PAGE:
Nova Scotia Journal

On Nova Scotia’s south shore, a historic land transfer has happened

Nova Scotia's south shore

Key Takeaways:

  • Jim and Margaret Drescher have owned Windhorse Farm in New Germany, Nova Scotia, for over 30 years and are well-versed in the land.
  • However, the pair have decided to return it to people who are more familiar with it.

“We walked through the old-growth forest and the gardens, down to the river and into the lake, and we thought this land belonged to the Mi’kmaq people,” Margaret Drescher says.

Read Also: Israel will ban foreigners from all countries from entering the country

The farm is situated on 200 acres, of which 180 acres are undeveloped forest that was first settled by the Wentzell family 150 years ago. They eventually sold it to the Drescher’s, who run it as a wilderness retreat.

Ownership has now been transferred to the Ulnooweg Education Centre, an Indigenous-led charitable organization, through a combination of purchase and gift. The Ulnooweg Education Centre’s chief operating officer is Chris Googoo.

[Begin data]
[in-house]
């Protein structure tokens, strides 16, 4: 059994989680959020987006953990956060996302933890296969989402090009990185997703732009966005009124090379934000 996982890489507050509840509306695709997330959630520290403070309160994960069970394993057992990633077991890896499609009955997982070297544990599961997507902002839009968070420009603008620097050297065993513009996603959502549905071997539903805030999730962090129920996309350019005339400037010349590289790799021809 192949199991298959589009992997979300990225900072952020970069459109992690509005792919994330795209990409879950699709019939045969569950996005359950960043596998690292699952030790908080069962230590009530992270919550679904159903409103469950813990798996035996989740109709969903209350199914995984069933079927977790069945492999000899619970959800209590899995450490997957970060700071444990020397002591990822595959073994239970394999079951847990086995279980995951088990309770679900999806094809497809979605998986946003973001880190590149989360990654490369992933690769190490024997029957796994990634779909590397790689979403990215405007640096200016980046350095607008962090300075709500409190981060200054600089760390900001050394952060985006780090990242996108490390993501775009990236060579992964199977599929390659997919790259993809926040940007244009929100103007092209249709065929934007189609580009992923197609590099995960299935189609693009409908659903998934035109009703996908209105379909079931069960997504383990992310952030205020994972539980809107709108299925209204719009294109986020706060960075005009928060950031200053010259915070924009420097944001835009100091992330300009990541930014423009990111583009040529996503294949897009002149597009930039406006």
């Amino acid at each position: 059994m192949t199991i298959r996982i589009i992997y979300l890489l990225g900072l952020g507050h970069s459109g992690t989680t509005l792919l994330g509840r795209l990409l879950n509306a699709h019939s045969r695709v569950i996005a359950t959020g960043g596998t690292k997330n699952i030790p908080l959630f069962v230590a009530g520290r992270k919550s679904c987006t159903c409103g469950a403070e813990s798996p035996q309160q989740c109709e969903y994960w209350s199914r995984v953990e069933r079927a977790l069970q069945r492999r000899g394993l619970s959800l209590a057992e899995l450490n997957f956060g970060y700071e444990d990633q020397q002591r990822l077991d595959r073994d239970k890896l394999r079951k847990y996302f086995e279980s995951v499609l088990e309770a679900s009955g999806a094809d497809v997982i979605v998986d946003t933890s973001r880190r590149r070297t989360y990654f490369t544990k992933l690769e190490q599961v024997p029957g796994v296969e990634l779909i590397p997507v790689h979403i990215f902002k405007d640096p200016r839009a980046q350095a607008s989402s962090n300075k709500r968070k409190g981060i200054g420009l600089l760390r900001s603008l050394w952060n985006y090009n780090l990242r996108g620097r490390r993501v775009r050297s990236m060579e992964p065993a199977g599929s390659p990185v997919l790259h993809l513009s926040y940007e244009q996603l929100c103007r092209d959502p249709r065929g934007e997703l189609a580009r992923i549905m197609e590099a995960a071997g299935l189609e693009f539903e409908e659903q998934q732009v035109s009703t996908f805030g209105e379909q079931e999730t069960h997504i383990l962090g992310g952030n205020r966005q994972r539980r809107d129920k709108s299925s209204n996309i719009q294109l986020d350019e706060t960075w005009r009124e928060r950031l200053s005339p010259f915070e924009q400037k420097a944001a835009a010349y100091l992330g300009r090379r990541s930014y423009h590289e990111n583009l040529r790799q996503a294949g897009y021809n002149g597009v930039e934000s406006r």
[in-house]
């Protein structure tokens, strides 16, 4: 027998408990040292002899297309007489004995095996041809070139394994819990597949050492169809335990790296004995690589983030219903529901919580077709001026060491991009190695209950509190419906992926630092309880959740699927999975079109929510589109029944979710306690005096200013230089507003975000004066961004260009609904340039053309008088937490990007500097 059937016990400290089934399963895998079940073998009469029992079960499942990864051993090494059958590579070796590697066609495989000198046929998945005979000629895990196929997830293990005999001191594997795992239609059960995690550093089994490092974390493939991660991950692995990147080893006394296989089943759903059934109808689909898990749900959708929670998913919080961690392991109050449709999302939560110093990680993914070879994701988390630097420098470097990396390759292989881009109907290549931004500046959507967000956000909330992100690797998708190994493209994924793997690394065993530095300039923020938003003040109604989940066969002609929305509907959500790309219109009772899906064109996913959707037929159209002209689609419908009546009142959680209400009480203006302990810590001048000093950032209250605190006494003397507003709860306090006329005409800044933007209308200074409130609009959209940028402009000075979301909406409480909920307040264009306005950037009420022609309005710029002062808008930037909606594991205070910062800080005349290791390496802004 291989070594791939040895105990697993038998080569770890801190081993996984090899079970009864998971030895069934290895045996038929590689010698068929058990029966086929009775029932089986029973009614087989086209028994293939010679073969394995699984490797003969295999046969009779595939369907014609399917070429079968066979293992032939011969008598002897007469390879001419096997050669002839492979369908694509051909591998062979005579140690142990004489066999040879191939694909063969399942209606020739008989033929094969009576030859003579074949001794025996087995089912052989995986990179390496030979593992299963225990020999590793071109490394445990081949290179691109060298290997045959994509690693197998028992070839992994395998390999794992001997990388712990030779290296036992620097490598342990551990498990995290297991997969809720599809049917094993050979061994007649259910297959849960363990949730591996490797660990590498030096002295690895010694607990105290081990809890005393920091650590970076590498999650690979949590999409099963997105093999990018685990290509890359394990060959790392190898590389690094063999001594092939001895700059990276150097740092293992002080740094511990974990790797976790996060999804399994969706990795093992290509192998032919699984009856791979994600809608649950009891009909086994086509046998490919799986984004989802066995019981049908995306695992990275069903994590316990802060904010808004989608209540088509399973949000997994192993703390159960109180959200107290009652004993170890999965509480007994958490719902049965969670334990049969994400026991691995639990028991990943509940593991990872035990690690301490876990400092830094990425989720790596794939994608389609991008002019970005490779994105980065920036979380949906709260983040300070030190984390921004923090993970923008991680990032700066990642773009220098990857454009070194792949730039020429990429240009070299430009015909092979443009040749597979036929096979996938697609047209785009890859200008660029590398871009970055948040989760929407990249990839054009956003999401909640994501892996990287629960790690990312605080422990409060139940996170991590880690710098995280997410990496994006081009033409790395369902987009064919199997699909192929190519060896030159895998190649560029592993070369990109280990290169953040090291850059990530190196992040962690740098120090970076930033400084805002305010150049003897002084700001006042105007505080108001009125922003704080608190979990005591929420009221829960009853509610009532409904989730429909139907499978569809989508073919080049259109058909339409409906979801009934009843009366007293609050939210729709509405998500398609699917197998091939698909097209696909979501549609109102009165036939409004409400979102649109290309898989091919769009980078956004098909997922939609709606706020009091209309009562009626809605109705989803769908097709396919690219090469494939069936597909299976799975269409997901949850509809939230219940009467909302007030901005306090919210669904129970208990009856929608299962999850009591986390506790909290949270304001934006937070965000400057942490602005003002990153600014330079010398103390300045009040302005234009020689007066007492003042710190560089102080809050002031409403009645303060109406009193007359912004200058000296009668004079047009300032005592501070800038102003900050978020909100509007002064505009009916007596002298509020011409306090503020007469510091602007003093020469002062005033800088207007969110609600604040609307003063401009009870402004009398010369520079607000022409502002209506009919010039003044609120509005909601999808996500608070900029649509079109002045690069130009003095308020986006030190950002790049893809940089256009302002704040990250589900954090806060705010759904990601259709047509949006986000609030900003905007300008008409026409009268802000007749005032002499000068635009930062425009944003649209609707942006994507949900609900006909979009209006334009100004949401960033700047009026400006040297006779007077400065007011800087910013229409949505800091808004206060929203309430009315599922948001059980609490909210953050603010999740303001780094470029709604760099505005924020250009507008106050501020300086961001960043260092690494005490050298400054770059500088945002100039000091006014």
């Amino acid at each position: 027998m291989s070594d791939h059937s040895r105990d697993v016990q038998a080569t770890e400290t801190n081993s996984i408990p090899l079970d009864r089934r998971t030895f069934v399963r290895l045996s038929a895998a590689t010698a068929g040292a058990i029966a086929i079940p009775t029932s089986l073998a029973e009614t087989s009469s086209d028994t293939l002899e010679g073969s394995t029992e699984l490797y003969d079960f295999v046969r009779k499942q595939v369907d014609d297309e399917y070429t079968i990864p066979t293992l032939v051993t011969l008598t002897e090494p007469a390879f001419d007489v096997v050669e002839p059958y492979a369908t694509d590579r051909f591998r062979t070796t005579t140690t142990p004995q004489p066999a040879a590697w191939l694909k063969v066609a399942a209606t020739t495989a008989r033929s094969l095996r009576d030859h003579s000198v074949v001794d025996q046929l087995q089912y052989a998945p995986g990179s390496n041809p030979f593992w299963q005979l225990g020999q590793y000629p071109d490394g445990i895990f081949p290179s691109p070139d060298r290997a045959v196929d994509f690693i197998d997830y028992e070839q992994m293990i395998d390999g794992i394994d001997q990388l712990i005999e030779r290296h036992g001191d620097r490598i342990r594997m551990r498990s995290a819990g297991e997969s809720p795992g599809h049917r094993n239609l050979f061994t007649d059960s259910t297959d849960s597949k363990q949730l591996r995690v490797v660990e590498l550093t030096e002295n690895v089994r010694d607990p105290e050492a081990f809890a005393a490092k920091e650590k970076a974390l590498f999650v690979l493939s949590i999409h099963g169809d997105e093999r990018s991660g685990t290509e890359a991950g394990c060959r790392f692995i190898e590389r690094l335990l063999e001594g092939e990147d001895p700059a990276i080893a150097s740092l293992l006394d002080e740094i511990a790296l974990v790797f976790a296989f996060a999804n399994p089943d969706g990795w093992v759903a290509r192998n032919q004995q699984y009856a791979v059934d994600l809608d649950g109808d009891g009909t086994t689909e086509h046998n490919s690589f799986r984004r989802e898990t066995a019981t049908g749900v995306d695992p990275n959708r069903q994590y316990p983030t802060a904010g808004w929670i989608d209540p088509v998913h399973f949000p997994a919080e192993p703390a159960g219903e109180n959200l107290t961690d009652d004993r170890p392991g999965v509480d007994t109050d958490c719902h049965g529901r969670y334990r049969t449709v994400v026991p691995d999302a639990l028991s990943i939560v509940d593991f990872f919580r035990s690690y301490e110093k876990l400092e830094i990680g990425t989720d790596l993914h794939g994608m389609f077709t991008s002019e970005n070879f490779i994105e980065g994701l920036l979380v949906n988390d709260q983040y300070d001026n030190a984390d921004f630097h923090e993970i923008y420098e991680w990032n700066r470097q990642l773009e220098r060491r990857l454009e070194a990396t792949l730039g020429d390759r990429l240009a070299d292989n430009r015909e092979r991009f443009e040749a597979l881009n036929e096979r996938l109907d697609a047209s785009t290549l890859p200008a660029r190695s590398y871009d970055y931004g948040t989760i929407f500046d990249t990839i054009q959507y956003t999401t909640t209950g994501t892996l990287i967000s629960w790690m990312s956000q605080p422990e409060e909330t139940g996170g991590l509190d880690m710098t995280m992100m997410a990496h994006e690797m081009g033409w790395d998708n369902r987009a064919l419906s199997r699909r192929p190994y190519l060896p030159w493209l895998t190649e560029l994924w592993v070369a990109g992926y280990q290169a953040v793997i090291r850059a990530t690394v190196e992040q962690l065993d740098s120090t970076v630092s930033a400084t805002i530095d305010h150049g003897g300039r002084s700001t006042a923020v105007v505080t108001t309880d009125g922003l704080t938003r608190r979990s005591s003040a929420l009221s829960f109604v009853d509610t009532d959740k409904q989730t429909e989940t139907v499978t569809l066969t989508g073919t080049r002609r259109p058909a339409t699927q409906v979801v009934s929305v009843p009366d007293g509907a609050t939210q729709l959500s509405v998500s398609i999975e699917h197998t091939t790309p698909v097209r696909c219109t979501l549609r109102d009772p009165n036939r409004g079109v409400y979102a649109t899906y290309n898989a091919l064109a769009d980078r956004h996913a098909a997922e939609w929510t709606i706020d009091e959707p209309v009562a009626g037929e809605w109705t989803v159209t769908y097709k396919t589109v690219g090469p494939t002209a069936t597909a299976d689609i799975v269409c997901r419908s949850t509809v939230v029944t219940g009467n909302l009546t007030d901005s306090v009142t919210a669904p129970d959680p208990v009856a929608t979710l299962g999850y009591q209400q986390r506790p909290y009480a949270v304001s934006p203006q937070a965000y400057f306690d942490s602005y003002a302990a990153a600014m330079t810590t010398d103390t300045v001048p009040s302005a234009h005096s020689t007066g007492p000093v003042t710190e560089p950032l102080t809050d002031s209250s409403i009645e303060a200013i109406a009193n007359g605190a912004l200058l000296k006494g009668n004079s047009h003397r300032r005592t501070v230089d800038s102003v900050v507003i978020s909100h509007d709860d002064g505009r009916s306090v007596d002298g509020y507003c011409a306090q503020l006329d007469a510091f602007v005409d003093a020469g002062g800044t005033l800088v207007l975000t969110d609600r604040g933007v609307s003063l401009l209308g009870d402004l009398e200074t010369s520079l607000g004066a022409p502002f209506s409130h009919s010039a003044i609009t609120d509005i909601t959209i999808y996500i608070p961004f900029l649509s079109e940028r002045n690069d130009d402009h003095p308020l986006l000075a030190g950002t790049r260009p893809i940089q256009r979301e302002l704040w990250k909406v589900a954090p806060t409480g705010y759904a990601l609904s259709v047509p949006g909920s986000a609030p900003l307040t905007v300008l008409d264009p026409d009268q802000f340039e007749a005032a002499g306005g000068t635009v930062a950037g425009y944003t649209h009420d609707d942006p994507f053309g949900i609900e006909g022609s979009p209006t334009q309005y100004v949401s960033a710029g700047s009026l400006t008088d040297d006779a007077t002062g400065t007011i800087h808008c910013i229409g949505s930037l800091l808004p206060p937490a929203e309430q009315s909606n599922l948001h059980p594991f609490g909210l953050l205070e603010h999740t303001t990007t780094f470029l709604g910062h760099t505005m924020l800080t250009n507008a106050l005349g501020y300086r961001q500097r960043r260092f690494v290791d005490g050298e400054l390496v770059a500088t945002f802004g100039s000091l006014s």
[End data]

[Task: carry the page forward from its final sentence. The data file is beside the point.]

He says they will continue to use the land for healing and education.

“To us, it’s more than just a piece of property,” Googoo says. “I just had visions of our Indigenous and non-Indigenous children running through the forest, that ancient forest, and learning about our interconnectedness with Mother Nature.”

Googoo believes this is the first time a land transfer has occurred with an Indigenous charity in Nova Scotia. “I’m sure it’s now in the right hands,” Drescher says. Windhorse Farms could be back in the hands of the Mi’kmaq People as soon as next week, after more than three years of negotiations.

The Drescher’s say visitors have always been welcome to walk the farm’s 23 kilometers of trails, a tradition that will continue once the land is returned to the Mi’kmaq People.

Source: CTV News

Show More

Leave a Reply

Your email address will not be published. Required fields are marked *